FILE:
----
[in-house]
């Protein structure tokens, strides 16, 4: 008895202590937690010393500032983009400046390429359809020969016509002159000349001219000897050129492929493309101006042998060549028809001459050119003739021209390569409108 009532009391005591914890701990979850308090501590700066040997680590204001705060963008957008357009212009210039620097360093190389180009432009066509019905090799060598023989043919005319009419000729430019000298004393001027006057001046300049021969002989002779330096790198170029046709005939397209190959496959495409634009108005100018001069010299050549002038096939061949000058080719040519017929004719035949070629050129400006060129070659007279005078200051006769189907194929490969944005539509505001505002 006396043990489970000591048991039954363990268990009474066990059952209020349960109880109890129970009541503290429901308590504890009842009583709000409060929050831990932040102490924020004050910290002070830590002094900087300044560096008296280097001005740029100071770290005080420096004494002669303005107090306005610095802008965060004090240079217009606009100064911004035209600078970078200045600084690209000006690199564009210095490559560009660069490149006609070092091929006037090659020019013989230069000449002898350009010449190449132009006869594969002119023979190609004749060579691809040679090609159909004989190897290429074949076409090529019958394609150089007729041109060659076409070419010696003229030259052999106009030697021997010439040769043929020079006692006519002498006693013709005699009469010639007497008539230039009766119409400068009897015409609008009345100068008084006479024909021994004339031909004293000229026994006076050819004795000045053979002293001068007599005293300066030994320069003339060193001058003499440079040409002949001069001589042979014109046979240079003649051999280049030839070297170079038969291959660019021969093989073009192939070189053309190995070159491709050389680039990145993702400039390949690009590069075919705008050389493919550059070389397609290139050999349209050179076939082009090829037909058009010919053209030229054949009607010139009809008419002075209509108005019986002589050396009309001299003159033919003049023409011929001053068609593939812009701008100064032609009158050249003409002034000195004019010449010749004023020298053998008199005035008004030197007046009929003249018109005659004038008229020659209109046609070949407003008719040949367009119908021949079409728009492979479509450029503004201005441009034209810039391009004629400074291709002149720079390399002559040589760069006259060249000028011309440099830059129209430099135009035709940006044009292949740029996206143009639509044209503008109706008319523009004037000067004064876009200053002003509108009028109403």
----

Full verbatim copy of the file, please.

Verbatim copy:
[in-house]
């Protein structure tokens, strides 16, 4: 008895202590937690010393500032983009400046390429359809020969016509002159000349001219000897050129492929493309101006042998060549028809001459050119003739021209390569409108 009532009391005591914890701990979850308090501590700066040997680590204001705060963008957008357009212009210039620097360093190389180009432009066509019905090799060598023989043919005319009419000729430019000298004393001027006057001046300049021969002989002779330096790198170029046709005939397209190959496959495409634009108005100018001069010299050549002038096939061949000058080719040519017929004719035949070629050129400006060129070659007279005078200051006769189907194929490969944005539509505001505002 006396043990489970000591048991039954363990268990009474066990059952209020349960109880109890129970009541503290429901308590504890009842009583709000409060929050831990932040102490924020004050910290002070830590002094900087300044560096008296280097001005740029100071770290005080420096004494002669303005107090306005610095802008965060004090240079217009606009100064911004035209600078970078200045600084690209000006690199564009210095490559560009660069490149006609070092091929006037090659020019013989230069000449002898350009010449190449132009006869594969002119023979190609004749060579691809040679090609159909004989190897290429074949076409090529019958394609150089007729041109060659076409070419010696003229030259052999106009030697021997010439040769043929020079006692006519002498006693013709005699009469010639007497008539230039009766119409400068009897015409609008009345100068008084006479024909021994004339031909004293000229026994006076050819004795000045053979002293001068007599005293300066030994320069003339060193001058003499440079040409002949001069001589042979014109046979240079003649051999280049030839070297170079038969291959660019021969093989073009192939070189053309190995070159491709050389680039990145993702400039390949690009590069075919705008050389493919550059070389397609290139050999349209050179076939082009090829037909058009010919053209030229054949009607010139009809008419002075209509108005019986002589050396009309001299003159033919003049023409011929001053068609593939812009701008100064032609009158050249003409002034000195004019010449010749004023020298053998008199005035008004030197007046009929003249018109005659004038008229020659209109046609070949407003008719040949367009119908021949079409728009492979479509450029503004201005441009034209810039391009004629400074291709002149720079390399002559040589760069006259060249000028011309440099830059129209430099135009035709940006044009292949740029996206143009639509044209503008109706008319523009004037000067004064876009200053002003509108009028109403």